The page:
My first encounter with a “health food store” was back in the 1960s. They sold a mysterious, chewy cereal called “granola” and made cups of dark yerba mate tea that smelled like a mystical potion.
The store owner, who was probably as old then as I am now but seemed like an ancient wizard in street clothes, was delighted to have some curious teenagers drop in. I was poring over his bookshelf and he put a big volume in my hands and told me to take it and pay him later. The cover read “Back to Eden” by Jethro Kloss.
Today you can buy granola in any Market Basket and pungent herbal teas are no longer a novelty. “Back to Eden,” which seemed so esoteric to me with its natural remedies, water cures and herbal potions, is still a classic of the genre and has sold millions of copies. While everything that Kloss recommended has not held up over time, his basic concepts — eating whole foods, nuts and fruit, avoiding processed sugar and additives, and looking to nature as the source of health — are now pretty mainstream science and nutrition.
I’ve always tried to blend curiosity and skepticism in my own explorations of the world. I remember indulging in a free reiki session while working on a story 20 years ago. My rational brain told me there was nothing measurable or tangible exuding from the palms of the practitioner who was combing the ripples of my “energy body,” and I expected to fall asleep on the table. Instead, my mind went on a dreamlike journey unlike anything I’d experienced since, well, back in the 1960s — if you know what I mean.
It could have just been the power of suggestion, but it was an experience that I’ve never forgotten, and I’ve never made disparaging remarks about reiki since then, though I still don’t actually “believe” in it as a cure for anything. I rationalize that people like to be cared for and attended to, and that any harmless attention focused on health or well-being is probably going to create a sense of health and well-being in the “patient.” Maybe that’s all it is. Maybe that’s enough.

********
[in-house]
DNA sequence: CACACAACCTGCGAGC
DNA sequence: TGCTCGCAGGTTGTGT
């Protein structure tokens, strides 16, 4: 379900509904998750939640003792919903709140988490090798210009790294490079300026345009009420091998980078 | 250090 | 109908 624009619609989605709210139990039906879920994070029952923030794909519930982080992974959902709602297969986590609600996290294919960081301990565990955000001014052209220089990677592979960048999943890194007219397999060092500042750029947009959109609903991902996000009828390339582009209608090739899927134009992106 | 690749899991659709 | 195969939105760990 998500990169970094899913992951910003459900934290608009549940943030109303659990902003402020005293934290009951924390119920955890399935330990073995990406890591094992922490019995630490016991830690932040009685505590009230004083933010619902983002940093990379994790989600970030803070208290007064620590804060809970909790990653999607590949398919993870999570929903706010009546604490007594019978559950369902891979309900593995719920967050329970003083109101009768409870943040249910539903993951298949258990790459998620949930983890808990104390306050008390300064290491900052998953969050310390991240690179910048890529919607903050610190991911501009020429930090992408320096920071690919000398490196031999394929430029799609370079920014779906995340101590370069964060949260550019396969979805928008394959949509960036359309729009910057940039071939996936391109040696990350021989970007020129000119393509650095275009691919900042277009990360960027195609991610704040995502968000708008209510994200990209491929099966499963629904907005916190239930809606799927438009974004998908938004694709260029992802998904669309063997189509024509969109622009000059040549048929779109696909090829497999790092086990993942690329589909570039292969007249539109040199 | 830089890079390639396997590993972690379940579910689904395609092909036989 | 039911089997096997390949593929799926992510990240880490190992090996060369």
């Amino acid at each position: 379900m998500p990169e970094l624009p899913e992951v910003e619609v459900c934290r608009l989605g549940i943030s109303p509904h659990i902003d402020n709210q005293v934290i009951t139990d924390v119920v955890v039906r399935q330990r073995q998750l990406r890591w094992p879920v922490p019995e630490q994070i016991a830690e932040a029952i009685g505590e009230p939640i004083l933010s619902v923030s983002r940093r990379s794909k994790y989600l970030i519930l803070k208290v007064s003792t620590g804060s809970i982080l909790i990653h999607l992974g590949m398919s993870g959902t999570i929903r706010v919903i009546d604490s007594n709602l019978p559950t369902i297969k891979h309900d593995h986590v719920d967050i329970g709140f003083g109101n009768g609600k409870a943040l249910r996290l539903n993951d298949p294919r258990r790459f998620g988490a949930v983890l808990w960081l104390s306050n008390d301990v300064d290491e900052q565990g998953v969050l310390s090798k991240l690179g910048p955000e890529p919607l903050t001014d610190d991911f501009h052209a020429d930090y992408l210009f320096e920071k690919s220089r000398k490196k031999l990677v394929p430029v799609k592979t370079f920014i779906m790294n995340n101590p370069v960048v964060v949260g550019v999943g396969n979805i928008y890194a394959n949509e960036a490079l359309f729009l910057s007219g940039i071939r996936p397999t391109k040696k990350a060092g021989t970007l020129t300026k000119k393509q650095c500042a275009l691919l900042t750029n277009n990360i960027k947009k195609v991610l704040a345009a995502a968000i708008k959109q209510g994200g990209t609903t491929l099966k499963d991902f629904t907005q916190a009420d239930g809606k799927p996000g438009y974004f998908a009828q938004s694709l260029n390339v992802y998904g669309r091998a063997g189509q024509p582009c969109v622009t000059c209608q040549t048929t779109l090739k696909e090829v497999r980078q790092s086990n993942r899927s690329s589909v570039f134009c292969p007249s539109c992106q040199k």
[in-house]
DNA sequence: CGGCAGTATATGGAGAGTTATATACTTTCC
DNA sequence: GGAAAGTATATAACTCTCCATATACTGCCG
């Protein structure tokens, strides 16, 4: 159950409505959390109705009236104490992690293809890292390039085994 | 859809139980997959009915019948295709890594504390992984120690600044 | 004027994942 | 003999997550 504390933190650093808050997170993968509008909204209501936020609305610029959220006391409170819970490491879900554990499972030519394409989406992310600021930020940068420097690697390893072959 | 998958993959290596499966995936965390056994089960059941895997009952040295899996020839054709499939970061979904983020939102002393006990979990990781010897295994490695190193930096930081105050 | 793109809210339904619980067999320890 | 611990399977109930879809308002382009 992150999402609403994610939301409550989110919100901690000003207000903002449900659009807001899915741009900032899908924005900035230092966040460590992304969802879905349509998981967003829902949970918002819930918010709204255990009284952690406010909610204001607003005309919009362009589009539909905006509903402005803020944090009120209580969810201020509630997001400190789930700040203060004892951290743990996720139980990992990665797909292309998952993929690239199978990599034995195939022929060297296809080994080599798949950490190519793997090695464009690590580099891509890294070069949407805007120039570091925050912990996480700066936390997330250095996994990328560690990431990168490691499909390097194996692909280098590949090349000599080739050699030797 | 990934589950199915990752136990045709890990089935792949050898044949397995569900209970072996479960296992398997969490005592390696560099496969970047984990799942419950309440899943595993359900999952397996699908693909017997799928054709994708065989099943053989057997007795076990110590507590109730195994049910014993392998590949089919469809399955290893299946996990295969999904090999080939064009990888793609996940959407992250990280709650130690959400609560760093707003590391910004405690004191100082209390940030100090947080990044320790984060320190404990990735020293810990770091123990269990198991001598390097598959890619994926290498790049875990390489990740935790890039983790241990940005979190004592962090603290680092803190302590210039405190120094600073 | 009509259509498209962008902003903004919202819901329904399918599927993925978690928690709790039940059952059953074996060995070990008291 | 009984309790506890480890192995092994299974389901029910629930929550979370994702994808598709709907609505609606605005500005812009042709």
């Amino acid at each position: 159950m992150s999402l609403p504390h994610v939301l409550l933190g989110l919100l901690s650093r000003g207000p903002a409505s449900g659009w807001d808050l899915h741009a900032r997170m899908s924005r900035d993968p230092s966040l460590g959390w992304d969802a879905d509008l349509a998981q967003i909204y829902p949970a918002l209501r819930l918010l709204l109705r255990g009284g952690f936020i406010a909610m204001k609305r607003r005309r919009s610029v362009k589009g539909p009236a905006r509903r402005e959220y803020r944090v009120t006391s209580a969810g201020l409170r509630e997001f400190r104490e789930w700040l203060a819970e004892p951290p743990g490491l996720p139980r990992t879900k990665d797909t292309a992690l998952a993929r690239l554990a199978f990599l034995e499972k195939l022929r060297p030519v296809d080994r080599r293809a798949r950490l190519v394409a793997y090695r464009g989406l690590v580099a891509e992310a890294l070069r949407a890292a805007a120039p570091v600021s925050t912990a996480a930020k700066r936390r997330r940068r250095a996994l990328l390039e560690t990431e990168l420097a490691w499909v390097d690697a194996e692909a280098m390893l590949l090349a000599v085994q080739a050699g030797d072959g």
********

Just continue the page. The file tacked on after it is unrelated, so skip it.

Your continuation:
One of the draws for many people to first venture to the Granite State was for the healing powers that certain spots claimed to possess. The pristine springs around towns, like Unity and Temple (such healing names), gained so much fame that hotels and spas were created to accommodate the health-seekers. Sure, the primary health benefits were probably the results of getting out of foul, polluted cites and basking in the glories of nature in New Hampshire, but it was enough to bring whole families back, year after year.
The man known as the father of herbal medicine, Samuel Thomson, was born in Alstead and practiced his “Thomsonian Method” in a number of New Hampshire villages. While “bona fide” physicians of the day were ignorantly prescribing various toxic substances to patients as cures and remedies, Thomson’s relatively benign treatments may simply have done less harm, but his battles with “allopathic” (conventional) doctors also spurred patient-centered reformations in healthcare that continue today.
I guess I’m still a curious skeptic, and many so-called cures can be attributed to the “placebo effect,” but then I find myself wondering, why do placebos have an effect?
You needn’t abandon science to try alternatives, and taking responsibility for one’s own health, with some common sense, puts a person on a quest of discovery. The old saw that “good health is not a destination but a journey” may seems like a trite slogan you would find on the wall of a health food store, but that doesn’t mean it isn’t also true.